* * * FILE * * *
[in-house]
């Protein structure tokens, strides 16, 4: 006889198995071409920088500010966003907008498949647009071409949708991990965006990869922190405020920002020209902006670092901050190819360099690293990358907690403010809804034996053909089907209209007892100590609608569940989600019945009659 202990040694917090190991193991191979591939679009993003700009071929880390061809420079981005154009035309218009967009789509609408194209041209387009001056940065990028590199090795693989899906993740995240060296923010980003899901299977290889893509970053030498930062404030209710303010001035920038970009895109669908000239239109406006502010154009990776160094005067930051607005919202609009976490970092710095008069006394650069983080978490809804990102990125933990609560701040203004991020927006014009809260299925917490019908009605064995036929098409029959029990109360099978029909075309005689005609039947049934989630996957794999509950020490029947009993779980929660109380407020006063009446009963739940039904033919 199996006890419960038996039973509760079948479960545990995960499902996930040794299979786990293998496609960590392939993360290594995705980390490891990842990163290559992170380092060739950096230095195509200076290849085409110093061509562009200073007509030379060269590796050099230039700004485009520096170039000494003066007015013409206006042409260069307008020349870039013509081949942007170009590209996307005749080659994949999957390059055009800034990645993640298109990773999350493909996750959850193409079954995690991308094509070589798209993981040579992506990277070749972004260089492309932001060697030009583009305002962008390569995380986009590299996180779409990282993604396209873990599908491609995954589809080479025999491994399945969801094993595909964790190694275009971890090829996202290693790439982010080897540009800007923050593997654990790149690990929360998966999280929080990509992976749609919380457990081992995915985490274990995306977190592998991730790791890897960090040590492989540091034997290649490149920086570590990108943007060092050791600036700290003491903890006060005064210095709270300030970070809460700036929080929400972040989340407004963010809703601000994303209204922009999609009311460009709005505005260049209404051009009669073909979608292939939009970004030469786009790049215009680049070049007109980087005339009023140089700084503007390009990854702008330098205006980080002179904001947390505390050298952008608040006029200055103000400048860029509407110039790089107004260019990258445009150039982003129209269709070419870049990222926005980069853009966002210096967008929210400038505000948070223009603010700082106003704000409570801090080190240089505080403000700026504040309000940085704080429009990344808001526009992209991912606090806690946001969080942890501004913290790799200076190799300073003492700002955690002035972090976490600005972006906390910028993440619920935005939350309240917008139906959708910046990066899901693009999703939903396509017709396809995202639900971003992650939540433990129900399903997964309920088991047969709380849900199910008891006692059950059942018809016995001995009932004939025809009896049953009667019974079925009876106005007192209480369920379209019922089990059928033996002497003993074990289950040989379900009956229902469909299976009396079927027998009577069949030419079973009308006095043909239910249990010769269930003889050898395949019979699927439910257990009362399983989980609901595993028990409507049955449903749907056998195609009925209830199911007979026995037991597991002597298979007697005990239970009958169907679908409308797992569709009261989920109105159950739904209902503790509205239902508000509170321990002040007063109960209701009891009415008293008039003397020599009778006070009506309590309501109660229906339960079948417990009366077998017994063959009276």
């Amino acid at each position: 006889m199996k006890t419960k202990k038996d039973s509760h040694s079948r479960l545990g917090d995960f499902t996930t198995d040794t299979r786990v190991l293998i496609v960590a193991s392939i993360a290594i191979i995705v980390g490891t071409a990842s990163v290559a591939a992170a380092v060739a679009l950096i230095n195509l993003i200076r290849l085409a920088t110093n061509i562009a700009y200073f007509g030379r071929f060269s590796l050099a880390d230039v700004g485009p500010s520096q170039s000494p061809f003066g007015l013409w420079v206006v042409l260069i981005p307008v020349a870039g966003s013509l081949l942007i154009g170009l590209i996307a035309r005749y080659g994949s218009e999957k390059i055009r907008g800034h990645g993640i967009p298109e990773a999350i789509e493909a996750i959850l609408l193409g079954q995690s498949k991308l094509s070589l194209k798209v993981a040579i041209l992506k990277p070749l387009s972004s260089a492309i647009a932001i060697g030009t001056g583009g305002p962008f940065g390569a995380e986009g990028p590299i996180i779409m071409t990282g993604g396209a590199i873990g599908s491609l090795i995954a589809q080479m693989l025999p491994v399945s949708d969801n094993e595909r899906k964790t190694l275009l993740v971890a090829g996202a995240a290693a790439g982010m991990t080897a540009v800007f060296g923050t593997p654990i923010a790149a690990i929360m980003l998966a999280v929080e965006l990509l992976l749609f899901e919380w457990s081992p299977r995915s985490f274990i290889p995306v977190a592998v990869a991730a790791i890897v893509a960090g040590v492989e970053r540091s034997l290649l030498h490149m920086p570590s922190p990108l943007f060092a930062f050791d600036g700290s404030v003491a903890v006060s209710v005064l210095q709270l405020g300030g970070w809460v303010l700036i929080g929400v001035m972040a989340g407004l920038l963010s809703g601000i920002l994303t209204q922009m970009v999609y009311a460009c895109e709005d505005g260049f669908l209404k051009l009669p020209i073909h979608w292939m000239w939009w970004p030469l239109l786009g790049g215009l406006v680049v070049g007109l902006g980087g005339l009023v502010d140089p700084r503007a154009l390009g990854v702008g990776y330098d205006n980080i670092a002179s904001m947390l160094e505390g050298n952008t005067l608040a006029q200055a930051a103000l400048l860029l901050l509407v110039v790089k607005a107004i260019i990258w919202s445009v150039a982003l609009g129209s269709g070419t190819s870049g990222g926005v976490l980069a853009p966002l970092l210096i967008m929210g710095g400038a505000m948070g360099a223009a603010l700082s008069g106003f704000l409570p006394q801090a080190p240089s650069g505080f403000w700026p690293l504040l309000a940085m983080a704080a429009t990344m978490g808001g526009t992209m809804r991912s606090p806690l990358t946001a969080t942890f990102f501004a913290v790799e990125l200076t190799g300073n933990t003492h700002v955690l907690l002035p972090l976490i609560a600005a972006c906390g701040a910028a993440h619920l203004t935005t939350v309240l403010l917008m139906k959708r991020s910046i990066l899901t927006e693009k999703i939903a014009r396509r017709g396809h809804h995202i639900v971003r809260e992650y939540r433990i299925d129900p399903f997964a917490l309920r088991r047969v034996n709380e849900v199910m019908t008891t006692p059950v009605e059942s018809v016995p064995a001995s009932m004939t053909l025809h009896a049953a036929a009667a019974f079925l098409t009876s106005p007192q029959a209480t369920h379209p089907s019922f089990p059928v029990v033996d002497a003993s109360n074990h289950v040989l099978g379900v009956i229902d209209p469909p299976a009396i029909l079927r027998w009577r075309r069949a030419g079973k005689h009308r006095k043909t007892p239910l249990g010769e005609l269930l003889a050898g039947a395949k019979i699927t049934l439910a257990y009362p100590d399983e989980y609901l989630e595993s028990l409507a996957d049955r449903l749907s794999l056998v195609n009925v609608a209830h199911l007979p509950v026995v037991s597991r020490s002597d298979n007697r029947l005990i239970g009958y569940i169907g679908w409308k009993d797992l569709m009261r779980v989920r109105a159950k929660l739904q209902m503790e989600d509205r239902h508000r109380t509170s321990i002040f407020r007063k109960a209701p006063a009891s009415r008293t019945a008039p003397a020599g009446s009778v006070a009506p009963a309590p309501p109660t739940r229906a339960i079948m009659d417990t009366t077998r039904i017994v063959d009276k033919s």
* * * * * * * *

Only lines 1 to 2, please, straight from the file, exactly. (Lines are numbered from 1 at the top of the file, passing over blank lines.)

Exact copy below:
[in-house]
């Protein structure tokens, strides 16, 4: 006889198995071409920088500010966003907008498949647009071409949708991990965006990869922190405020920002020209902006670092901050190819360099690293990358907690403010809804034996053909089907209209007892100590609608569940989600019945009659 202990040694917090190991193991191979591939679009993003700009071929880390061809420079981005154009035309218009967009789509609408194209041209387009001056940065990028590199090795693989899906993740995240060296923010980003899901299977290889893509970053030498930062404030209710303010001035920038970009895109669908000239239109406006502010154009990776160094005067930051607005919202609009976490970092710095008069006394650069983080978490809804990102990125933990609560701040203004991020927006014009809260299925917490019908009605064995036929098409029959029990109360099978029909075309005689005609039947049934989630996957794999509950020490029947009993779980929660109380407020006063009446009963739940039904033919 199996006890419960038996039973509760079948479960545990995960499902996930040794299979786990293998496609960590392939993360290594995705980390490891990842990163290559992170380092060739950096230095195509200076290849085409110093061509562009200073007509030379060269590796050099230039700004485009520096170039000494003066007015013409206006042409260069307008020349870039013509081949942007170009590209996307005749080659994949999957390059055009800034990645993640298109990773999350493909996750959850193409079954995690991308094509070589798209993981040579992506990277070749972004260089492309932001060697030009583009305002962008390569995380986009590299996180779409990282993604396209873990599908491609995954589809080479025999491994399945969801094993595909964790190694275009971890090829996202290693790439982010080897540009800007923050593997654990790149690990929360998966999280929080990509992976749609919380457990081992995915985490274990995306977190592998991730790791890897960090040590492989540091034997290649490149920086570590990108943007060092050791600036700290003491903890006060005064210095709270300030970070809460700036929080929400972040989340407004963010809703601000994303209204922009999609009311460009709005505005260049209404051009009669073909979608292939939009970004030469786009790049215009680049070049007109980087005339009023140089700084503007390009990854702008330098205006980080002179904001947390505390050298952008608040006029200055103000400048860029509407110039790089107004260019990258445009150039982003129209269709070419870049990222926005980069853009966002210096967008929210400038505000948070223009603010700082106003704000409570801090080190240089505080403000700026504040309000940085704080429009990344808001526009992209991912606090806690946001969080942890501004913290790799200076190799300073003492700002955690002035972090976490600005972006906390910028993440619920935005939350309240917008139906959708910046990066899901693009999703939903396509017709396809995202639900971003992650939540433990129900399903997964309920088991047969709380849900199910008891006692059950059942018809016995001995009932004939025809009896049953009667019974079925009876106005007192209480369920379209019922089990059928033996002497003993074990289950040989379900009956229902469909299976009396079927027998009577069949030419079973009308006095043909239910249990010769269930003889050898395949019979699927439910257990009362399983989980609901595993028990409507049955449903749907056998195609009925209830199911007979026995037991597991002597298979007697005990239970009958169907679908409308797992569709009261989920109105159950739904209902503790509205239902508000509170321990002040007063109960209701009891009415008293008039003397020599009778006070009506309590309501109660229906339960079948417990009366077998017994063959009276």